We read of this also in Romans 6. Paul identifies one of the implications of our union with Christ as holiness. We will walk in a new manner of life (Rom. 6:4). We have been set free from sin (Rom. 6:7) because we have died to sin (Rom. 6:11). Because Christ triumphed over death in the resurrection, we do not have to yield to sin (Rom. 6:12-14). We who were formerly slaves of sin, have been liberated and are instead slaves of righteousness (Rom. 6:18).

It follows, if your life is characterized by yielding to sin rather than killing sin, then you are not living out an essential implication of the resurrection.

Is your life marked by mortification or pacification of sin? By God’s grace are you growing in holiness or regressing? Would your family and friends tell you that you are becoming more like the last Adam and less like the first?

Are you a committed church member?

Do you think of church membership when you think about the resurrection? You should. While there is indeed a personal element to the resurrection there is also a corporate. In Ephesians, we read about Christ’s resurrection, ascension, and session (Eph. 1:20-21). We love this glorious theological truth. But don’t stop there! When we keep reading, we see that this exalted King who is the head over all things is also the head of the church! He is the Lord and life-giver of the body of Christ.

This should shape how we read Ephesians going forward. Jumping into Ephesians 4 we read that we are to live in such a way that adorns the gospel rather than muting it (Eph. 4:1-3). Our lives are to be characterized by a togetherness that does not look worldly but otherworldly. We are to be humble, gentle, patient, forbearing, and forgiving with one another. This body life communicates the reality of our resurrected Lord over us. How we live with one another declares the resurrection.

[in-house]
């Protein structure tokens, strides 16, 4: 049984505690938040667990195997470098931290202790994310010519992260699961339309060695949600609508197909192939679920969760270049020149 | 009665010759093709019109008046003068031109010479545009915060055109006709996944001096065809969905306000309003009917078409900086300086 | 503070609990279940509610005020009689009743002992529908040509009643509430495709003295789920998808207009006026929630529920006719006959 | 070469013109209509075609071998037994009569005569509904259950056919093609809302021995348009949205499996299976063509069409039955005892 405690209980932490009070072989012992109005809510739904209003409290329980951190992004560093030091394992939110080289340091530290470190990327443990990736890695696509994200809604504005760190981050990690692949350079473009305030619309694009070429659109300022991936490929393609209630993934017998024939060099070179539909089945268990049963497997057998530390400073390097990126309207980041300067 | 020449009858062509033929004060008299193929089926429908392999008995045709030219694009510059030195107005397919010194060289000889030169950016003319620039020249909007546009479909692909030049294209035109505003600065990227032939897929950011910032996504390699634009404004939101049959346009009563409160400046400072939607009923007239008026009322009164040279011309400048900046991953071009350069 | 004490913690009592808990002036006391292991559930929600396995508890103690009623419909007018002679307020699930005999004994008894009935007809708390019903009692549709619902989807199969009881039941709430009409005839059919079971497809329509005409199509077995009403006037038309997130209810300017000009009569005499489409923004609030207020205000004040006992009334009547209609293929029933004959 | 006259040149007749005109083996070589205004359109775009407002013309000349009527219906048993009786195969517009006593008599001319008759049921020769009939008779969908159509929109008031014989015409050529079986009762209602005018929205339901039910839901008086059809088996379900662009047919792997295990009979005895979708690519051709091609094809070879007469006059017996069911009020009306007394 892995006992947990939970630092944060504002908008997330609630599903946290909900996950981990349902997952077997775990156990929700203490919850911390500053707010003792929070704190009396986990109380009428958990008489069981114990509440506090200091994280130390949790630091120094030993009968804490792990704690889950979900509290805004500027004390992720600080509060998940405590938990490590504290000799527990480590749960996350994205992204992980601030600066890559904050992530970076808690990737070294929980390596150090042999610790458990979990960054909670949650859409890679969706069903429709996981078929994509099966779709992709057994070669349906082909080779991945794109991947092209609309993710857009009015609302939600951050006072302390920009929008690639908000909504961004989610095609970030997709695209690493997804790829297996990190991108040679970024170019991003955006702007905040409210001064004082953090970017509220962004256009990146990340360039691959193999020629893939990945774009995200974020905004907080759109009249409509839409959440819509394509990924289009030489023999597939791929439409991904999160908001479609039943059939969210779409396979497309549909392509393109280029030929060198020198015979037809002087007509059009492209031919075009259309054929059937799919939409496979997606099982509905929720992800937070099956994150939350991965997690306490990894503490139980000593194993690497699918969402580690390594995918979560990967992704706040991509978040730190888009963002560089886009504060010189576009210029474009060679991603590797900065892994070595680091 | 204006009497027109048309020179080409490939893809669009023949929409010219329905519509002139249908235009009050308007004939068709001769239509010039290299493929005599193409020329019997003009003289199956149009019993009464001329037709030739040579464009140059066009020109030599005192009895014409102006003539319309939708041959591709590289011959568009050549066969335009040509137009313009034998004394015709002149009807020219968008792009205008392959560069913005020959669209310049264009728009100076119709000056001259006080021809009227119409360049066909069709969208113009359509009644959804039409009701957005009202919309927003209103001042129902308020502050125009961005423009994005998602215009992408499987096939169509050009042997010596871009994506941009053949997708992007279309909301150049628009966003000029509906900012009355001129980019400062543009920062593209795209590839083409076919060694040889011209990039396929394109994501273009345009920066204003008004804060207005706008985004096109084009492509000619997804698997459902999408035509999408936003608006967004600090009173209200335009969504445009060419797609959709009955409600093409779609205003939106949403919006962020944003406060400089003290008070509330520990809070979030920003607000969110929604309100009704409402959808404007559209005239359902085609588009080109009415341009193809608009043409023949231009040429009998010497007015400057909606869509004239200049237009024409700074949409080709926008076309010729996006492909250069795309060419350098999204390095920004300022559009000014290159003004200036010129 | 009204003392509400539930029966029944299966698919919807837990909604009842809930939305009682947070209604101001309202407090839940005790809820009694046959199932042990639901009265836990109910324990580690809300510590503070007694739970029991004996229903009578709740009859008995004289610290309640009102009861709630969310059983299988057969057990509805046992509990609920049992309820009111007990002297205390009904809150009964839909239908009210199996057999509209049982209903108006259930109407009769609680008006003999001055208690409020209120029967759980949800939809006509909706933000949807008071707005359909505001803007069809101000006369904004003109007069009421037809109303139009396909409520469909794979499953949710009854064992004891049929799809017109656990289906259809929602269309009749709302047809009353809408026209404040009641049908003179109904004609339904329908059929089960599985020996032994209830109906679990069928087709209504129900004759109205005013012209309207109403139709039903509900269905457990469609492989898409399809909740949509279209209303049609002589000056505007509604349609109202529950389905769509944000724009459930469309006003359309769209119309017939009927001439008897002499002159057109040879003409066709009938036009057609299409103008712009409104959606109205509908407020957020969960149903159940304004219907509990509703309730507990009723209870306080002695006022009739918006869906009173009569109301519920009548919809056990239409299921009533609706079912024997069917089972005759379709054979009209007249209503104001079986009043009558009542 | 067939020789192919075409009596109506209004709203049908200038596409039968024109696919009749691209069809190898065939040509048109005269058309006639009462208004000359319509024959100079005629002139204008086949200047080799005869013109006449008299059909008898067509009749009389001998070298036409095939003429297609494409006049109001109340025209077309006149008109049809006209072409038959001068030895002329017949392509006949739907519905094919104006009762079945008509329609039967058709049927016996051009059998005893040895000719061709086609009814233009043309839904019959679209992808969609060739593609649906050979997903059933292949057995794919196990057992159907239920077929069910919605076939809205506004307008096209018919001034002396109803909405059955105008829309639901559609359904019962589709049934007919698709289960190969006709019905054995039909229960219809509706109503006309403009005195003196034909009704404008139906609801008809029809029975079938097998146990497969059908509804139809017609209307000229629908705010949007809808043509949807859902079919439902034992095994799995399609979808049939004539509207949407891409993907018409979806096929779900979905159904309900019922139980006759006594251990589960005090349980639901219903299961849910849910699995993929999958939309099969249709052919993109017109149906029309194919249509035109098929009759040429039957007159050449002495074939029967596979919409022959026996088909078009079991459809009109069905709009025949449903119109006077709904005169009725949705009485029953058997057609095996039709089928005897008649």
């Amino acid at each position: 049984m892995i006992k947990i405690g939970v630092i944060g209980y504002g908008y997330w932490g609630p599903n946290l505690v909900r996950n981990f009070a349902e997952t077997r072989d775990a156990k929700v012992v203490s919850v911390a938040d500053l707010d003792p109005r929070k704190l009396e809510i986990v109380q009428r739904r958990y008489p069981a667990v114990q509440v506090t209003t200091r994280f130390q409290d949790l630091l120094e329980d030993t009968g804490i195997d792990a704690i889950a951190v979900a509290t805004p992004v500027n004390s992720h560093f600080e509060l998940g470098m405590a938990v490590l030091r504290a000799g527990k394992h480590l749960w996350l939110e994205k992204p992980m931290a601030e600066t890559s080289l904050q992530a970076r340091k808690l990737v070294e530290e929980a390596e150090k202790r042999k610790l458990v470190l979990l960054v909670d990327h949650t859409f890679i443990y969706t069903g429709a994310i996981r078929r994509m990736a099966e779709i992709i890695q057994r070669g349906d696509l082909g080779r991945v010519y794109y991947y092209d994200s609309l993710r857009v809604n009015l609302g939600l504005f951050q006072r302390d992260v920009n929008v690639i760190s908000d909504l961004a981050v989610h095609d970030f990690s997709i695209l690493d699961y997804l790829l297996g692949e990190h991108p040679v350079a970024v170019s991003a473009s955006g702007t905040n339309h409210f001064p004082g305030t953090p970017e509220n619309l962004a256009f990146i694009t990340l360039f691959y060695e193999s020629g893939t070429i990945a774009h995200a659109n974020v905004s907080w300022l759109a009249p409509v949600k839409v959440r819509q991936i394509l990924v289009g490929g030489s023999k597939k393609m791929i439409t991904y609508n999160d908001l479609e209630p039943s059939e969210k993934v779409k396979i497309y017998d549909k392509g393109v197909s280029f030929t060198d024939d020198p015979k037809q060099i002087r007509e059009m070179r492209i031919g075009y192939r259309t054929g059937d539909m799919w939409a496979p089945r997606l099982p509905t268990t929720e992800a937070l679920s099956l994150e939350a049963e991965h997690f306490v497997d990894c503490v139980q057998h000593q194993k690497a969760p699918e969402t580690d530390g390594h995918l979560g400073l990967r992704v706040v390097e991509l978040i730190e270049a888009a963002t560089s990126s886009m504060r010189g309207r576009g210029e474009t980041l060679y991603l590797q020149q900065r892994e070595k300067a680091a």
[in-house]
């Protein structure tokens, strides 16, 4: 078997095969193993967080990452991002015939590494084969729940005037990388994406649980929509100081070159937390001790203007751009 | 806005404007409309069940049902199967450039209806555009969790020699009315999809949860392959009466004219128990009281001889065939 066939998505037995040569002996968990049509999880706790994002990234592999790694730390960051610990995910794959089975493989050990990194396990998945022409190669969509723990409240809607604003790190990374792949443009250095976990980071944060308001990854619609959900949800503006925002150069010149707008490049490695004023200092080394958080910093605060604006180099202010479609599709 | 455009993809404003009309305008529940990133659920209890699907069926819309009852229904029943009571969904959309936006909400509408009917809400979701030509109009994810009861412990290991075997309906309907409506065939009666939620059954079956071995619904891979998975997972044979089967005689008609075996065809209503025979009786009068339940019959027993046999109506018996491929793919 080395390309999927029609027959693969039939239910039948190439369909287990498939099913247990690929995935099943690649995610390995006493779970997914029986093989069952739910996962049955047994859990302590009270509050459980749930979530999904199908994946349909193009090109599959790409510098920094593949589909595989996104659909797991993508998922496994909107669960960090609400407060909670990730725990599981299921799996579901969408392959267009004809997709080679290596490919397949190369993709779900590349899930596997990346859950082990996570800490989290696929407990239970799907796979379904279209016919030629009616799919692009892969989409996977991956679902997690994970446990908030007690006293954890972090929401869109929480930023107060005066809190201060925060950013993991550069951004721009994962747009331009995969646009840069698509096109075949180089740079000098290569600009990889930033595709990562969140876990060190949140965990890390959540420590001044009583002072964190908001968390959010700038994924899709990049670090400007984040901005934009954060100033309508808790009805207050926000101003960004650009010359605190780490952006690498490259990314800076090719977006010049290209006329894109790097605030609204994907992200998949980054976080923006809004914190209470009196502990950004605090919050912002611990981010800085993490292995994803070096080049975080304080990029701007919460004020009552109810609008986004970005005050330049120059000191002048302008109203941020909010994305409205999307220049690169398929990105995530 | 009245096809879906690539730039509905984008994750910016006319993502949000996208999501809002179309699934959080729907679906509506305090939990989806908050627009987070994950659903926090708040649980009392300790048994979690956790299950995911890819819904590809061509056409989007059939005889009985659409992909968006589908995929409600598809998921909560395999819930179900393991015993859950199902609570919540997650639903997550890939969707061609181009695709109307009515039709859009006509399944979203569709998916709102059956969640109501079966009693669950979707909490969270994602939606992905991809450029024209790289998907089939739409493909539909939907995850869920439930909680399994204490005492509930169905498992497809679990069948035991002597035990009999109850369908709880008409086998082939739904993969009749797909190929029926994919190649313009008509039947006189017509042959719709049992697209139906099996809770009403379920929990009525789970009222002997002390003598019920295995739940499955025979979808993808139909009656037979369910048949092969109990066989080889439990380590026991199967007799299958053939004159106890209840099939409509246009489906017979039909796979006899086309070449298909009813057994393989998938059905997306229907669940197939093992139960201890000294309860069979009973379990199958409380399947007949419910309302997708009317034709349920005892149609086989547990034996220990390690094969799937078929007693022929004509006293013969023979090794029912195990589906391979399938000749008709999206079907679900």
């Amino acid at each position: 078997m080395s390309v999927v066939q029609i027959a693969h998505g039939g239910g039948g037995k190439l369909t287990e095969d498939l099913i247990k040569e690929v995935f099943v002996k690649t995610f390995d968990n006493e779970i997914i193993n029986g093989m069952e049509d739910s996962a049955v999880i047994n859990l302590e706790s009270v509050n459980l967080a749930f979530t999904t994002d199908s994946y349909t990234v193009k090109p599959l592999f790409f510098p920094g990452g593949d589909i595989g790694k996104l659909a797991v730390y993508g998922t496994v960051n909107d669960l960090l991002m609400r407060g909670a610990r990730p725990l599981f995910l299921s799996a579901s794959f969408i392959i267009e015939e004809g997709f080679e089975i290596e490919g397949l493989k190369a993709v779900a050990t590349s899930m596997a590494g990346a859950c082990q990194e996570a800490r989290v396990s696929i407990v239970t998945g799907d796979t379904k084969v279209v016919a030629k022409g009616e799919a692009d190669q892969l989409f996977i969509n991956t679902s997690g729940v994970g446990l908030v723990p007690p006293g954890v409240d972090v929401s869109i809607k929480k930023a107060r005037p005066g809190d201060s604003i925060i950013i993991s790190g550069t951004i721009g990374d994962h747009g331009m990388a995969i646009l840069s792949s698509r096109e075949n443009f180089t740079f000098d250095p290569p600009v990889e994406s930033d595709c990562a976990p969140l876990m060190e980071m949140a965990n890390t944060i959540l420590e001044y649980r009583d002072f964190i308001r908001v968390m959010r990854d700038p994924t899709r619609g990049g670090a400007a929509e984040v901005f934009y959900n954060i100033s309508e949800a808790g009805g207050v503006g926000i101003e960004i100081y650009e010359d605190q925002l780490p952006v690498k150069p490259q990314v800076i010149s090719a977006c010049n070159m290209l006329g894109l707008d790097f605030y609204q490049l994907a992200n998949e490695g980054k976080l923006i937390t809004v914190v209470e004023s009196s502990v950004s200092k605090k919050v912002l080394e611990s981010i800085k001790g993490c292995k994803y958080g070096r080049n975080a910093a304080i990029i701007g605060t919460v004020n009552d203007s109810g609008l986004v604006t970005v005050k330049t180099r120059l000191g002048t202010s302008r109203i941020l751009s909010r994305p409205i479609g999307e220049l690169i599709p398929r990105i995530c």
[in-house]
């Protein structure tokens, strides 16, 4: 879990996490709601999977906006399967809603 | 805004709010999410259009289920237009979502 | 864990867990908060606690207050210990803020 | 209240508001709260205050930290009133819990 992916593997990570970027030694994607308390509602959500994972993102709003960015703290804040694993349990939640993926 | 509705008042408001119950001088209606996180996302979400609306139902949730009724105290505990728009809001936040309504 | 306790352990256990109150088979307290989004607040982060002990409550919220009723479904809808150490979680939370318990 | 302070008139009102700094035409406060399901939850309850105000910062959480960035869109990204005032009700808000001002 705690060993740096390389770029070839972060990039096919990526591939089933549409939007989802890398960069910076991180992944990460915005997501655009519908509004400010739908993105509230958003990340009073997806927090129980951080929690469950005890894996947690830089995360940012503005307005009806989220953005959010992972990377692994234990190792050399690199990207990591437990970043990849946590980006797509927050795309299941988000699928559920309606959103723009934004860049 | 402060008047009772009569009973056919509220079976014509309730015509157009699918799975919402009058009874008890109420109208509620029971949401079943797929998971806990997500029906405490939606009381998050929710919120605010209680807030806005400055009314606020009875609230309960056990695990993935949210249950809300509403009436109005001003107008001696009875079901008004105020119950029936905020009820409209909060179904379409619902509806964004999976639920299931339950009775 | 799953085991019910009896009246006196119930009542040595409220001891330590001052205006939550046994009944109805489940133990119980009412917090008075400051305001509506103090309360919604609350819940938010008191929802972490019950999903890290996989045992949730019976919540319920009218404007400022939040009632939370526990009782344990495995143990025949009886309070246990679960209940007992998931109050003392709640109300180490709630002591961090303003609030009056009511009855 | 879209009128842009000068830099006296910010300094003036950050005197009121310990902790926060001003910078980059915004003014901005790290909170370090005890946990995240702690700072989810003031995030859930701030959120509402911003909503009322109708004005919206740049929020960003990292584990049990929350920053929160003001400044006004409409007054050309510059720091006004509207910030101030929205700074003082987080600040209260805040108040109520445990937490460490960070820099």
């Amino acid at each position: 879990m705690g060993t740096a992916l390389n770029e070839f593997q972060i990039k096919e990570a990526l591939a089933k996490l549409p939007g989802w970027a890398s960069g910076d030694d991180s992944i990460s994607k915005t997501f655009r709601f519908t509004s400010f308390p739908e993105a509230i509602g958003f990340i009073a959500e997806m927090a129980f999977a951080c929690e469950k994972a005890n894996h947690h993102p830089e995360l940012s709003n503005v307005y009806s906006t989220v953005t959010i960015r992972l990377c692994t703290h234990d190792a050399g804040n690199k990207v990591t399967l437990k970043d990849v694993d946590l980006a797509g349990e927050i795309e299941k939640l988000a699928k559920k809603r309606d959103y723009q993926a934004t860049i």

But that’s not all. When we go on through Ephesians 4, we learn that God has a plan for our spiritual growth. What is this connected to? That’s right, the resurrection and ascension of Christ (Eph. 4:8). He has given gifts to the church to equip and train church members to serve in ministry (Eph. 4:11-12). What happens out of this training? The church grows in Christlike maturity. As members speaking the Word of God to one another, we grow in love (Eph. 4:15-16). I submit to you that we cannot do this as individuals. It is impossible metaphorically (a hand cannot be separated from the head). And it is impossible practically—we cannot grow on our own.

While it might not be immediately obvious, a life of Christianity disconnected from other brothers and sisters in the membership of a local church speaks volumes about what we know and believe about the resurrection. Paul has these things directly connected.

Are you a member of a local church? Do you participate in the life of the congregation?

As valuable as it is to study systematic theology, it’s helpful to consider their implications in the life of the church. What does the Bible say about the resurrection and how it should affect my life? We need to do more than merely believe it on paper; we need to live out the implications in our lives. Thankfully, the risen Christ gives sufficient grace to enable this very thing.